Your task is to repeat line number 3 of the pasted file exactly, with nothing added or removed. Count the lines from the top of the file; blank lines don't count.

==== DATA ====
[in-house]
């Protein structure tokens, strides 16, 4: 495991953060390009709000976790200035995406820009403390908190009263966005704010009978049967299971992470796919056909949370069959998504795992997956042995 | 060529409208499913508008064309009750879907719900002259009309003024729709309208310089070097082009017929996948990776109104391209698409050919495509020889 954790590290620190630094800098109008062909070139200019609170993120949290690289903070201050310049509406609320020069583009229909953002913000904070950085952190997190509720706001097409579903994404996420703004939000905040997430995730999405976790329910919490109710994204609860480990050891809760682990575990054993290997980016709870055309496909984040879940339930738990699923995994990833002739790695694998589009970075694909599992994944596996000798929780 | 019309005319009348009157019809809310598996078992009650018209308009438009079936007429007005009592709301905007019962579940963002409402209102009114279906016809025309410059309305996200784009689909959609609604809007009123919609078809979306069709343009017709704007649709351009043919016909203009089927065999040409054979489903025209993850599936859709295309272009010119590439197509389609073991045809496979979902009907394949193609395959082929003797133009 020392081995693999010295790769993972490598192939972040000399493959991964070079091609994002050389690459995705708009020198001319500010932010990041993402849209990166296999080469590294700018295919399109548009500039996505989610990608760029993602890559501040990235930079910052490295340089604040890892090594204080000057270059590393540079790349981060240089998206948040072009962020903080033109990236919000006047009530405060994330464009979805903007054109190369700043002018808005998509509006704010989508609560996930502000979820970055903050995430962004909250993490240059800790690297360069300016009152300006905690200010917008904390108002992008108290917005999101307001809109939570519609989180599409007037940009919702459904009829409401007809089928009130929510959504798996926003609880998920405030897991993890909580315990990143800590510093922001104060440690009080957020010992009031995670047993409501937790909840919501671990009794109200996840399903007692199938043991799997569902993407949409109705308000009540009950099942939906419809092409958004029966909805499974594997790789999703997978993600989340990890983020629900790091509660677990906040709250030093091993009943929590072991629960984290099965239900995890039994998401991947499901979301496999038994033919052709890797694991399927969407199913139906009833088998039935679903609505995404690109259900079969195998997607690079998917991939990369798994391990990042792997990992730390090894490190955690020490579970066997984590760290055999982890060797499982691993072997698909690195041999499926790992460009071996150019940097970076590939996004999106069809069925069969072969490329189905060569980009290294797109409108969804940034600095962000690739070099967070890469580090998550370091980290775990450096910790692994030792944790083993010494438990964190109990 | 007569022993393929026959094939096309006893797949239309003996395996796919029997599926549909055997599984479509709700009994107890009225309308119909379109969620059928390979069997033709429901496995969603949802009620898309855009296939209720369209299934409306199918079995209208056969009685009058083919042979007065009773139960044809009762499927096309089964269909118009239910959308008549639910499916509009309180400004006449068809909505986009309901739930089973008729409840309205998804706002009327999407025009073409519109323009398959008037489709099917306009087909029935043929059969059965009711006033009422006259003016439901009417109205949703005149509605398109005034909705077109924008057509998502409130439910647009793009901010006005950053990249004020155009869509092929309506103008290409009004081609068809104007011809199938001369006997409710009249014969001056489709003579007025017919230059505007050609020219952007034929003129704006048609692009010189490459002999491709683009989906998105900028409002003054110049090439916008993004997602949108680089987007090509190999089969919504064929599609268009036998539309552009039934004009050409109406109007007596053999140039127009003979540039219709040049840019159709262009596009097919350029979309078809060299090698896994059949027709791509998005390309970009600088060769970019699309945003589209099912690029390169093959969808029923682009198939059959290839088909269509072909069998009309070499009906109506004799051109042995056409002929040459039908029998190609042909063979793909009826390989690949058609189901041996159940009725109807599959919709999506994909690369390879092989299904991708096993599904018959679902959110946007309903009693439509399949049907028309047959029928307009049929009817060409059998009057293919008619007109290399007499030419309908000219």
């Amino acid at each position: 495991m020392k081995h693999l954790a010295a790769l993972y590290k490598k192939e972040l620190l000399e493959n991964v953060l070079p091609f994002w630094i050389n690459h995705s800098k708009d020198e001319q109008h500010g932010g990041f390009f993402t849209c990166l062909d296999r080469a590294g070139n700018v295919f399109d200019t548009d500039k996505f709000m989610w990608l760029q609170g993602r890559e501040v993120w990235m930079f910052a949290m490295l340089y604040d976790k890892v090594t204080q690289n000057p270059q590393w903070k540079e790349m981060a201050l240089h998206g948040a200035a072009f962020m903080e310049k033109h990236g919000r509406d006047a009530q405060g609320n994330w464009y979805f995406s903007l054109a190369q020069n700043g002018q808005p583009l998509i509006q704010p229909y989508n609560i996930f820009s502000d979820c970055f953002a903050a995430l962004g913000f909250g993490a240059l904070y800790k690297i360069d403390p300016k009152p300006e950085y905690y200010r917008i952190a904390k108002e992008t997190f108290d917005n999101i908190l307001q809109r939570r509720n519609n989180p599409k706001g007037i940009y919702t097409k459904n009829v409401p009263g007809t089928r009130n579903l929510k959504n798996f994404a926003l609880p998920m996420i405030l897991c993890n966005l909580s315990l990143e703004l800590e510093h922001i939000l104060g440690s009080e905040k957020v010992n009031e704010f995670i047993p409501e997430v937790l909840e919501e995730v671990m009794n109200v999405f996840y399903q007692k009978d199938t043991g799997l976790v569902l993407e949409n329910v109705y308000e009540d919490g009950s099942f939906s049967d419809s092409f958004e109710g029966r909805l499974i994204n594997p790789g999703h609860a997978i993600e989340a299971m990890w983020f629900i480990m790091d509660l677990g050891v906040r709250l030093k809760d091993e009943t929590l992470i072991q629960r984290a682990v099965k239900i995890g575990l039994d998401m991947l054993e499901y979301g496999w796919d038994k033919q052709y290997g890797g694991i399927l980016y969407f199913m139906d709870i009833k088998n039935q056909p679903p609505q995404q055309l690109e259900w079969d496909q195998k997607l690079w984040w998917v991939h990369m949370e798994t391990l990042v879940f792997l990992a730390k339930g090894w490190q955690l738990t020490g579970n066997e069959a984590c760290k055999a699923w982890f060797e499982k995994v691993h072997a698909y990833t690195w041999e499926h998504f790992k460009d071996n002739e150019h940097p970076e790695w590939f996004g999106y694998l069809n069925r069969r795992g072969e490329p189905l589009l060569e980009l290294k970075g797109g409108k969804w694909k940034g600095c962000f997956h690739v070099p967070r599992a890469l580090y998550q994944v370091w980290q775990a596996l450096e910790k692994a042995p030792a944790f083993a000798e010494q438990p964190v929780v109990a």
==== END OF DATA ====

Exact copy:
């Amino acid at each position: 495991m020392k081995h693999l954790a010295a790769l993972y590290k490598k192939e972040l620190l000399e493959n991964v953060l070079p091609f994002w630094i050389n690459h995705s800098k708009d020198e001319q109008h500010g932010g990041f390009f993402t849209c990166l062909d296999r080469a590294g070139n700018v295919f399109d200019t548009d500039k996505f709000m989610w990608l760029q609170g993602r890559e501040v993120w990235m930079f910052a949290m490295l340089y604040d976790k890892v090594t204080q690289n000057p270059q590393w903070k540079e790349m981060a201050l240089h998206g948040a200035a072009f962020m903080e310049k033109h990236g919000r509406d006047a009530q405060g609320n994330w464009y979805f995406s903007l054109a190369q020069n700043g002018q808005p583009l998509i509006q704010p229909y989508n609560i996930f820009s502000d979820c970055f953002a903050a995430l962004g913000f909250g993490a240059l904070y800790k690297i360069d403390p300016k009152p300006e950085y905690y200010r917008i952190a904390k108002e992008t997190f108290d917005n999101i908190l307001q809109r939570r509720n519609n989180p599409k706001g007037i940009y919702t097409k459904n009829v409401p009263g007809t089928r009130n579903l929510k959504n798996f994404a926003l609880p998920m996420i405030l897991c993890n966005l909580s315990l990143e703004l800590e510093h922001i939000l104060g440690s009080e905040k957020v010992n009031e704010f995670i047993p409501e997430v937790l909840e919501e995730v671990m009794n109200v999405f996840y399903q007692k009978d199938t043991g799997l976790v569902l993407e949409n329910v109705y308000e009540d919490g009950s099942f939906s049967d419809s092409f958004e109710g029966r909805l499974i994204n594997p790789g999703h609860a997978i993600e989340a299971m990890w983020f629900i480990m790091d509660l677990g050891v906040r709250l030093k809760d091993e009943t929590l992470i072991q629960r984290a682990v099965k239900i995890g575990l039994d998401m991947l054993e499901y979301g496999w796919d038994k033919q052709y290997g890797g694991i399927l980016y969407f199913m139906d709870i009833k088998n039935q056909p679903p609505q995404q055309l690109e259900w079969d496909q195998k997607l690079w984040w998917v991939h990369m949370e798994t391990l990042v879940f792997l990992a730390k339930g090894w490190q955690l738990t020490g579970n066997e069959a984590c760290k055999a699923w982890f060797e499982k995994v691993h072997a698909y990833t690195w041999e499926h998504f790992k460009d071996n002739e150019h940097p970076e790695w590939f996004g999106y694998l069809n069925r069969r795992g072969e490329p189905l589009l060569e980009l290294k970075g797109g409108k969804w694909k940034g600095c962000f997956h690739v070099p967070r599992a890469l580090y998550q994944v370091w980290q775990a596996l450096e910790k692994a042995p030792a944790f083993a000798e010494q438990p964190v929780v109990a």